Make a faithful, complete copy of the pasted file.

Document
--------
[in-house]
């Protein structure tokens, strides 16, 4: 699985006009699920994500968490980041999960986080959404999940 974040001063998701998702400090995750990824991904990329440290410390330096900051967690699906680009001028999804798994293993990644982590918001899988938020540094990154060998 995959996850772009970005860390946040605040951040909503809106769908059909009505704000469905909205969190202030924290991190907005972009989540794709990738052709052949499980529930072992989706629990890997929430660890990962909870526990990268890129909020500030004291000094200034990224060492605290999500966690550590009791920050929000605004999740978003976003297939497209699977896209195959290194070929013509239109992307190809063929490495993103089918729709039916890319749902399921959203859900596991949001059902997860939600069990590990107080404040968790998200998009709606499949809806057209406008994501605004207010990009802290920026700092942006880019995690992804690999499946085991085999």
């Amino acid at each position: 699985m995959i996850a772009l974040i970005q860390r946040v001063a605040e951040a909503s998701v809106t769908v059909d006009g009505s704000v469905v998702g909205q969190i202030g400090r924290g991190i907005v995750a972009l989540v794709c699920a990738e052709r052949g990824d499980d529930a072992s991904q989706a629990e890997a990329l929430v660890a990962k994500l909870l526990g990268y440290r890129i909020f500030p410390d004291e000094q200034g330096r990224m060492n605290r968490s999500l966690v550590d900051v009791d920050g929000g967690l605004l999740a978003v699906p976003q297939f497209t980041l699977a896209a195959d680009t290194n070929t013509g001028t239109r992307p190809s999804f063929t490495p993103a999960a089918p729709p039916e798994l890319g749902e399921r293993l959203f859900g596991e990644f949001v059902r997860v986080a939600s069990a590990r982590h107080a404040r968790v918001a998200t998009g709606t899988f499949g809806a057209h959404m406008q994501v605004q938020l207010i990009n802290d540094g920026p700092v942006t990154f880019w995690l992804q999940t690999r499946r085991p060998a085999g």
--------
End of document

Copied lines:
[in-house]
């Protein structure tokens, strides 16, 4: 699985006009699920994500968490980041999960986080959404999940 974040001063998701998702400090995750990824991904990329440290410390330096900051967690699906680009001028999804798994293993990644982590918001899988938020540094990154060998 995959996850772009970005860390946040605040951040909503809106769908059909009505704000469905909205969190202030924290991190907005972009989540794709990738052709052949499980529930072992989706629990890997929430660890990962909870526990990268890129909020500030004291000094200034990224060492605290999500966690550590009791920050929000605004999740978003976003297939497209699977896209195959290194070929013509239109992307190809063929490495993103089918729709039916890319749902399921959203859900596991949001059902997860939600069990590990107080404040968790998200998009709606499949809806057209406008994501605004207010990009802290920026700092942006880019995690992804690999499946085991085999």
């Amino acid at each position: 699985m995959i996850a772009l974040i970005q860390r946040v001063a605040e951040a909503s998701v809106t769908v059909d006009g009505s704000v469905v998702g909205q969190i202030g400090r924290g991190i907005v995750a972009l989540v794709c699920a990738e052709r052949g990824d499980d529930a072992s991904q989706a629990e890997a990329l929430v660890a990962k994500l909870l526990g990268y440290r890129i909020f500030p410390d004291e000094q200034g330096r990224m060492n605290r968490s999500l966690v550590d900051v009791d920050g929000g967690l605004l999740a978003v699906p976003q297939f497209t980041l699977a896209a195959d680009t290194n070929t013509g001028t239109r992307p190809s999804f063929t490495p993103a999960a089918p729709p039916e798994l890319g749902e399921r293993l959203f859900g596991e990644f949001v059902r997860v986080a939600s069990a590990r982590h107080a404040r968790v918001a998200t998009g709606t899988f499949g809806a057209h959404m406008q994501v605004q938020l207010i990009n802290d540094g920026p700092v942006t990154f880019w995690l992804q999940t690999r499946r085991p060998a085999g």